Discipline: Technology and Engineering
Subcategory: Materials Science
Lorne Joseph - University of the Virgin Islands
Co-Author(s): Lisa Klein, Rutgers, State University of New Jersey
Over the next 50 years, the world’s energy needs are set to double and it is estimated that photovoltaics or solar cells can provide over 90% of the world’s electricity. Photovoltaics based on dye-sensitization of titania (TiO2) electrodes are a renewable, low-cost alternative to conventional solid-state photovoltaic devices. TiO2is an ideal semiconductor for photocatalysis in dye-sensitized solar cells (DSSCs). It lends itself to being an important catalyst due to its nanoparticle size, high photocatalytic activity, low cost and its safe use in the environment. The application method and properties of the photocatalyst considerably contribute to its efficiency. Currently, titania dye-sensitized solar cells have a reported efficiency of 10% and an increased efficiency would have a profound impact on the contribution of renewable technologies in electricity production. A comparison study of a new titanium dioxide sol (i.e., colloidal solution) and a titanium dioxide powder was performed to determine the difference in efficiency of titania DSSCs. We aimed to determine whether the sol, with its easier handling properties, is an efficient alternative semiconductor in dye-sensitized solar cells compared to the titanium dioxide powder. The dye sensitized TiO2 solar cells were examined using scanning electron microscopy (SEM). Additionally, titania dye-sensitized cells were assembled on fluorine-doped tin oxide (FTO) coated glass, Copper/Gold stained FTO coated glass and the open circuit voltage was measured in various lighting conditions. The open circuit voltage measurements indicate that the output of the DSSCs made from the titania sol is higher than that of the DSSCs made with the powder over time; additionally, the Copper/Gold FTO substrates have an influence on the performance of both the sol and the powder. The sol on a FTO substrate and with the addition of this Copper/Gold coated FTO substrate could potentially contribute to TiO2 DSSCs efficiency.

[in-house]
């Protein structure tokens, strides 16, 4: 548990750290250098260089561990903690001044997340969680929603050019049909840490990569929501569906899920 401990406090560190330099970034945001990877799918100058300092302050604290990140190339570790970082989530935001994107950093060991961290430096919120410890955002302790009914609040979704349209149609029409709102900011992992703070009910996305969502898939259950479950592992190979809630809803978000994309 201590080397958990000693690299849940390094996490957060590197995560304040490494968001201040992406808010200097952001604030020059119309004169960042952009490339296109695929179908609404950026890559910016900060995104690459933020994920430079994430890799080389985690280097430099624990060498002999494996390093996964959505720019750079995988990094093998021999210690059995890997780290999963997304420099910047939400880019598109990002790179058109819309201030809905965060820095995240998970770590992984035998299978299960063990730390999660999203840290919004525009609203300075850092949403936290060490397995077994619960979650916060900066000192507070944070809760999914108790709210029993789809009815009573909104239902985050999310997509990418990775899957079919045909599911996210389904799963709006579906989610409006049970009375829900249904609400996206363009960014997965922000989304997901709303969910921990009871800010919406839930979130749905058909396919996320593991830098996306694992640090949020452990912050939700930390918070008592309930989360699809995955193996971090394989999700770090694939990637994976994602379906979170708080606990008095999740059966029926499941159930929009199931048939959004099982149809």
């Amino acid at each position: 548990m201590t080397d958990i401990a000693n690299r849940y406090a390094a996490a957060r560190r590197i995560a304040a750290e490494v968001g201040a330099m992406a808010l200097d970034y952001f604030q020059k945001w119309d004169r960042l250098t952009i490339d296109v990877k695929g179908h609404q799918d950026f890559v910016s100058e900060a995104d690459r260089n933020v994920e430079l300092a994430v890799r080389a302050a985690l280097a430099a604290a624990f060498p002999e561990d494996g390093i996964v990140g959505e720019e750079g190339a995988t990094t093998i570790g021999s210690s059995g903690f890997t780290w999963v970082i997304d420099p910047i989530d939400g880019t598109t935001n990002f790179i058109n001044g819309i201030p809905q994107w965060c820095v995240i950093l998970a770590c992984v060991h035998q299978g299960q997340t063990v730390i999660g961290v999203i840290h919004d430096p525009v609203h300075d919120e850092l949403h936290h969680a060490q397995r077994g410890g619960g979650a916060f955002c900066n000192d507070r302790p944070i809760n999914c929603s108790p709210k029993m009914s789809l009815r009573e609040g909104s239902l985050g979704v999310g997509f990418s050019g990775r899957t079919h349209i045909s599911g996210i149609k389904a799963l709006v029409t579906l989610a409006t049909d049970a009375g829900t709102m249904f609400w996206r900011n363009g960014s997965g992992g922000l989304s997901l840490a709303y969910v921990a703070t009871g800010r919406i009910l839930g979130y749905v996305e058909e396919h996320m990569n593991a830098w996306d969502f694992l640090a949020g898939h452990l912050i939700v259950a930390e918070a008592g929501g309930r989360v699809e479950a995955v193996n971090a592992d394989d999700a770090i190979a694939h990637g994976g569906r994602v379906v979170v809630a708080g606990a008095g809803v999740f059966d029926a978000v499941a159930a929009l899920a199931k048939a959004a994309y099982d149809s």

Funder Acknowledgement(s): MARC 5T34GM008422.
Faculty Advisor: Lisa Klein, firstname.lastname@example.org
Role: I conducted all parts of this research project under the guidance of my mentor Lisa Klein.